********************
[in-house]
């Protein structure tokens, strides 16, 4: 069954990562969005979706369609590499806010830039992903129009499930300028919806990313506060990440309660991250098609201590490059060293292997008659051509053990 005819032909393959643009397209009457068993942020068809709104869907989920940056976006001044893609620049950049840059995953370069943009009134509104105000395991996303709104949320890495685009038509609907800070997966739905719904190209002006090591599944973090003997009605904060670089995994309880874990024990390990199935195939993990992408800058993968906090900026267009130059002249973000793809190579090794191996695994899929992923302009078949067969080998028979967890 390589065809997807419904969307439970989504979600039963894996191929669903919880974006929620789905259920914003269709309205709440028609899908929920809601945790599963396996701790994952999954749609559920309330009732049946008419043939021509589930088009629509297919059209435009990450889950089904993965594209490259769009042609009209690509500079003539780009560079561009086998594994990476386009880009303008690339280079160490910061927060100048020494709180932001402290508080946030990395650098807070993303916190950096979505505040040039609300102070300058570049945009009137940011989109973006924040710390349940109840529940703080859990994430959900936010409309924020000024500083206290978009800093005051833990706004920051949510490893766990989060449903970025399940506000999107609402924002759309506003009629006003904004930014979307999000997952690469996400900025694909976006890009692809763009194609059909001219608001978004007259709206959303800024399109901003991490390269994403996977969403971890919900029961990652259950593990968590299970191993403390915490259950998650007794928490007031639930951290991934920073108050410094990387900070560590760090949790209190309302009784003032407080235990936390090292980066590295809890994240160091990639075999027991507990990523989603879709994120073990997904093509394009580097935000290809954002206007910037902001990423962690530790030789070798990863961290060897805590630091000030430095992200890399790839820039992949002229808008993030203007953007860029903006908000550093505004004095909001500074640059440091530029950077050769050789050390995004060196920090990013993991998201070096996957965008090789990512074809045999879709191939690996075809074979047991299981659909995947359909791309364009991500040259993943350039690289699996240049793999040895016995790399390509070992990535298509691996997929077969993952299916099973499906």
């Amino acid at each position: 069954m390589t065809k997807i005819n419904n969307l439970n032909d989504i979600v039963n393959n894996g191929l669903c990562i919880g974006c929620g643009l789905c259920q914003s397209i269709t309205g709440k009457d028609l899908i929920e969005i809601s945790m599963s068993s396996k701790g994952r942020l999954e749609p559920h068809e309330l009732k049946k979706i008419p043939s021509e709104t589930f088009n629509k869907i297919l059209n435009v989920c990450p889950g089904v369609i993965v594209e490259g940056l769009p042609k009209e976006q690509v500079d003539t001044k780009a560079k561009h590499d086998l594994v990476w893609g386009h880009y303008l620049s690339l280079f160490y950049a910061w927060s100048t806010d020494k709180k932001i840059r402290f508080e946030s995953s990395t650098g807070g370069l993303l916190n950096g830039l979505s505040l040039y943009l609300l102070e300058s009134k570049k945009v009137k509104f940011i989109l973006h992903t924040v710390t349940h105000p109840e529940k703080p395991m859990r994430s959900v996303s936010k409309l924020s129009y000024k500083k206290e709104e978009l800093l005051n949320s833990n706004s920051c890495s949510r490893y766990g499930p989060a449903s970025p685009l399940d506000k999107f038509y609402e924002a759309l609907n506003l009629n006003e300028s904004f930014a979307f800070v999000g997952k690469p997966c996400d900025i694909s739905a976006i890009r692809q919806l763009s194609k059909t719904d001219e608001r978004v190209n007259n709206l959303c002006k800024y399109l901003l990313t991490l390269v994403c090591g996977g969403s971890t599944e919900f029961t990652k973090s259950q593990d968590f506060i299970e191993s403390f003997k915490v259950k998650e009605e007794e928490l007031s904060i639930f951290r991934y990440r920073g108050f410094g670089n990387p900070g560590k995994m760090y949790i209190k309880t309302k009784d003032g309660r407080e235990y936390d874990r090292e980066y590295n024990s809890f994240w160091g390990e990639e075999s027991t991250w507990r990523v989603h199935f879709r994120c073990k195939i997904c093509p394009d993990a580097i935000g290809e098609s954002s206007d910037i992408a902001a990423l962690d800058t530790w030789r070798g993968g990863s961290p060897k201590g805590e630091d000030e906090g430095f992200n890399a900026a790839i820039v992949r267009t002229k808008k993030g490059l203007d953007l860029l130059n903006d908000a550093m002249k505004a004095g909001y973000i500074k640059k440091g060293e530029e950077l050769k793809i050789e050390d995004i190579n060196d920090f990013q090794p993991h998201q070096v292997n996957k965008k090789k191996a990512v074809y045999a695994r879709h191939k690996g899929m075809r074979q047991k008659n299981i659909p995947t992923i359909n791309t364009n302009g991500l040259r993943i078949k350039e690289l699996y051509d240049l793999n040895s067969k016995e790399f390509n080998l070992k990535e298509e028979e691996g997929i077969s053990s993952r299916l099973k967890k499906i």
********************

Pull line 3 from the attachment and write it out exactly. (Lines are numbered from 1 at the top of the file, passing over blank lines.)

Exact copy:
């Amino acid at each position: 069954m390589t065809k997807i005819n419904n969307l439970n032909d989504i979600v039963n393959n894996g191929l669903c990562i919880g974006c929620g643009l789905c259920q914003s397209i269709t309205g709440k009457d028609l899908i929920e969005i809601s945790m599963s068993s396996k701790g994952r942020l999954e749609p559920h068809e309330l009732k049946k979706i008419p043939s021509e709104t589930f088009n629509k869907i297919l059209n435009v989920c990450p889950g089904v369609i993965v594209e490259g940056l769009p042609k009209e976006q690509v500079d003539t001044k780009a560079k561009h590499d086998l594994v990476w893609g386009h880009y303008l620049s690339l280079f160490y950049a910061w927060s100048t806010d020494k709180k932001i840059r402290f508080e946030s995953s990395t650098g807070g370069l993303l916190n950096g830039l979505s505040l040039y943009l609300l102070e300058s009134k570049k945009v009137k509104f940011i989109l973006h992903t924040v710390t349940h105000p109840e529940k703080p395991m859990r994430s959900v996303s936010k409309l924020s129009y000024k500083k206290e709104e978009l800093l005051n949320s833990n706004s920051c890495s949510r490893y766990g499930p989060a449903s970025p685009l399940d506000k999107f038509y609402e924002a759309l609907n506003l009629n006003e300028s904004f930014a979307f800070v999000g997952k690469p997966c996400d900025i694909s739905a976006i890009r692809q919806l763009s194609k059909t719904d001219e608001r978004v190209n007259n709206l959303c002006k800024y399109l901003l990313t991490l390269v994403c090591g996977g969403s971890t599944e919900f029961t990652k973090s259950q593990d968590f506060i299970e191993s403390f003997k915490v259950k998650e009605e007794e928490l007031s904060i639930f951290r991934y990440r920073g108050f410094g670089n990387p900070g560590k995994m760090y949790i209190k309880t309302k009784d003032g309660r407080e235990y936390d874990r090292e980066y590295n024990s809890f994240w160091g390990e990639e075999s027991t991250w507990r990523v989603h199935f879709r994120c073990k195939i997904c093509p394009d993990a580097i935000g290809e098609s954002s206007d910037i992408a902001a990423l962690d800058t530790w030789r070798g993968g990863s961290p060897k201590g805590e630091d000030e906090g430095f992200n890399a900026a790839i820039v992949r267009t002229k808008k993030g490059l203007d953007l860029l130059n903006d908000a550093m002249k505004a004095g909001y973000i500074k640059k440091g060293e530029e950077l050769k793809i050789e050390d995004i190579n060196d920090f990013q090794p993991h998201q070096v292997n996957k965008k090789k191996a990512v074809y045999a695994r879709h191939k690996g899929m075809r074979q047991k008659n299981i659909p995947t992923i359909n791309t364009n302009g991500l040259r993943i078949k350039e690289l699996y051509d240049l793999n040895s067969k016995e790399f390509n080998l070992k990535e298509e028979e691996g997929i077969s053990s993952r299916l099973k967890k499906i």